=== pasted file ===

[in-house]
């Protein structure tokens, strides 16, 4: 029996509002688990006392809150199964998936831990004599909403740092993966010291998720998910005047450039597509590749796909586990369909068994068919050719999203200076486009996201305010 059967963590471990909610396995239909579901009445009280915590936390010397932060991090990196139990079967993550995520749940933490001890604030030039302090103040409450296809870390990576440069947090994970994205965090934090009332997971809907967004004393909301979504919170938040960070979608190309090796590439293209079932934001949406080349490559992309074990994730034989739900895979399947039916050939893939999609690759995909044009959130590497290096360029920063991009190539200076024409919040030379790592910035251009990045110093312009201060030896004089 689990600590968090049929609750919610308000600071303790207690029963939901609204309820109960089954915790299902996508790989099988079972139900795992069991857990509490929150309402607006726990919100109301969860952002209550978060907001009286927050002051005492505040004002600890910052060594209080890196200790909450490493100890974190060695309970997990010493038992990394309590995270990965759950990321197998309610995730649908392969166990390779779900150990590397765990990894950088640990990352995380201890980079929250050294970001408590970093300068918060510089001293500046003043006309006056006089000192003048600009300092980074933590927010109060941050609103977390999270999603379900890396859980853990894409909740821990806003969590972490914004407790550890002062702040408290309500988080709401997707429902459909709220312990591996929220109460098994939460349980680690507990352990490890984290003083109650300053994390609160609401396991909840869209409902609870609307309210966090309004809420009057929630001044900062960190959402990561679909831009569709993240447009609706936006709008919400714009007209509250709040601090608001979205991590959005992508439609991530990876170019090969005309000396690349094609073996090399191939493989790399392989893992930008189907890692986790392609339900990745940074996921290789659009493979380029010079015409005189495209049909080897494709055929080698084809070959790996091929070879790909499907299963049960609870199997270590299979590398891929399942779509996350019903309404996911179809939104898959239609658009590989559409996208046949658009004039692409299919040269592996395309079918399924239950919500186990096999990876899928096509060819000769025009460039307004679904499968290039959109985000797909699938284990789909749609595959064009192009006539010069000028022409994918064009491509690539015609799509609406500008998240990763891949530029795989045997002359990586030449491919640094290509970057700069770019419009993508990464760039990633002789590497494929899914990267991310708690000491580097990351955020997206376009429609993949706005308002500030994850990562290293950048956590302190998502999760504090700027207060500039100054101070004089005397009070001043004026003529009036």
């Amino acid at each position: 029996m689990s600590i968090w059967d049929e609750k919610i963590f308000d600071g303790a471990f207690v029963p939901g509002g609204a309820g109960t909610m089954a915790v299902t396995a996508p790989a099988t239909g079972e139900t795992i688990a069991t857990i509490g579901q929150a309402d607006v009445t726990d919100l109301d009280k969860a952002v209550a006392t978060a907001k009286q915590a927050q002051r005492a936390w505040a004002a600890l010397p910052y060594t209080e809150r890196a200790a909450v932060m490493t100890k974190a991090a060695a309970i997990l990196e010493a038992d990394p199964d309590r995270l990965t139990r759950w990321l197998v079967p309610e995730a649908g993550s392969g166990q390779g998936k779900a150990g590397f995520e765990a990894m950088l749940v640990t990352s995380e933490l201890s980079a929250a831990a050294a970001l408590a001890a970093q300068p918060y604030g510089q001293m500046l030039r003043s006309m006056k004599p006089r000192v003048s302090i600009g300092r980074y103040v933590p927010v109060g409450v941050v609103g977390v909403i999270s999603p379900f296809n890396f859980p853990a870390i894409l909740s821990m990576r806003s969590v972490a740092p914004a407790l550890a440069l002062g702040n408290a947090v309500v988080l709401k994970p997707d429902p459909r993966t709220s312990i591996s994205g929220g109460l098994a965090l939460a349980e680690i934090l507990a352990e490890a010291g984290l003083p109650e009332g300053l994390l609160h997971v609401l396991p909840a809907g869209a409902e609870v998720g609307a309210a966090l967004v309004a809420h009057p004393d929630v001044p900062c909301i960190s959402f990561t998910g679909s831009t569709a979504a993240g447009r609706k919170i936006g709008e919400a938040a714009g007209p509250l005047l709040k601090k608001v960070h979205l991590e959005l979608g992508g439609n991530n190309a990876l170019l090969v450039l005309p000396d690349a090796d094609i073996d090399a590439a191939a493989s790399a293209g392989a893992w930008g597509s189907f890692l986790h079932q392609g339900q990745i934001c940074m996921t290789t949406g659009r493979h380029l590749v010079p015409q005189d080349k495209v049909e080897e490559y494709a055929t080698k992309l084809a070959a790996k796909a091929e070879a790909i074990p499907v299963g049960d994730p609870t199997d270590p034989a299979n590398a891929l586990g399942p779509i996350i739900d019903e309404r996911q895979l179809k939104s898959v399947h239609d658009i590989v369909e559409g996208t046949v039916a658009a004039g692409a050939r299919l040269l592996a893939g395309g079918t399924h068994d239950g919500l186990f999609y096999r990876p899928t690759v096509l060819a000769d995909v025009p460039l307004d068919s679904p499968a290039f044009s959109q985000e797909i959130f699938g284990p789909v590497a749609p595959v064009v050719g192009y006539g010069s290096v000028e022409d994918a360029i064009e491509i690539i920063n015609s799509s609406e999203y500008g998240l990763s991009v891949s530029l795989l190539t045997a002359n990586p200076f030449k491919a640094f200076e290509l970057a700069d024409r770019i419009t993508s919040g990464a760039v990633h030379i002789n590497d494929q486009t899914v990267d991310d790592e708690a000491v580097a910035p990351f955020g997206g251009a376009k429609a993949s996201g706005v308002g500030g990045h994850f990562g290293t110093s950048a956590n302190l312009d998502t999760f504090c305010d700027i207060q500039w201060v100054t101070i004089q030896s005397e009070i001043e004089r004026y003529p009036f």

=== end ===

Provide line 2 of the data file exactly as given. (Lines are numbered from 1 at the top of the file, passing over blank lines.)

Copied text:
């Protein structure tokens, strides 16, 4: 029996509002688990006392809150199964998936831990004599909403740092993966010291998720998910005047450039597509590749796909586990369909068994068919050719999203200076486009996201305010 059967963590471990909610396995239909579901009445009280915590936390010397932060991090990196139990079967993550995520749940933490001890604030030039302090103040409450296809870390990576440069947090994970994205965090934090009332997971809907967004004393909301979504919170938040960070979608190309090796590439293209079932934001949406080349490559992309074990994730034989739900895979399947039916050939893939999609690759995909044009959130590497290096360029920063991009190539200076024409919040030379790592910035251009990045110093312009201060030896004089 689990600590968090049929609750919610308000600071303790207690029963939901609204309820109960089954915790299902996508790989099988079972139900795992069991857990509490929150309402607006726990919100109301969860952002209550978060907001009286927050002051005492505040004002600890910052060594209080890196200790909450490493100890974190060695309970997990010493038992990394309590995270990965759950990321197998309610995730649908392969166990390779779900150990590397765990990894950088640990990352995380201890980079929250050294970001408590970093300068918060510089001293500046003043006309006056006089000192003048600009300092980074933590927010109060941050609103977390999270999603379900890396859980853990894409909740821990806003969590972490914004407790550890002062702040408290309500988080709401997707429902459909709220312990591996929220109460098994939460349980680690507990352990490890984290003083109650300053994390609160609401396991909840869209409902609870609307309210966090309004809420009057929630001044900062960190959402990561679909831009569709993240447009609706936006709008919400714009007209509250709040601090608001979205991590959005992508439609991530990876170019090969005309000396690349094609073996090399191939493989790399392989893992930008189907890692986790392609339900990745940074996921290789659009493979380029010079015409005189495209049909080897494709055929080698084809070959790996091929070879790909499907299963049960609870199997270590299979590398891929399942779509996350019903309404996911179809939104898959239609658009590989559409996208046949658009004039692409299919040269592996395309079918399924239950919500186990096999990876899928096509060819000769025009460039307004679904499968290039959109985000797909699938284990789909749609595959064009192009006539010069000028022409994918064009491509690539015609799509609406500008998240990763891949530029795989045997002359990586030449491919640094290509970057700069770019419009993508990464760039990633002789590497494929899914990267991310708690000491580097990351955020997206376009429609993949706005308002500030994850990562290293950048956590302190998502999760504090700027207060500039100054101070004089005397009070001043004026003529009036």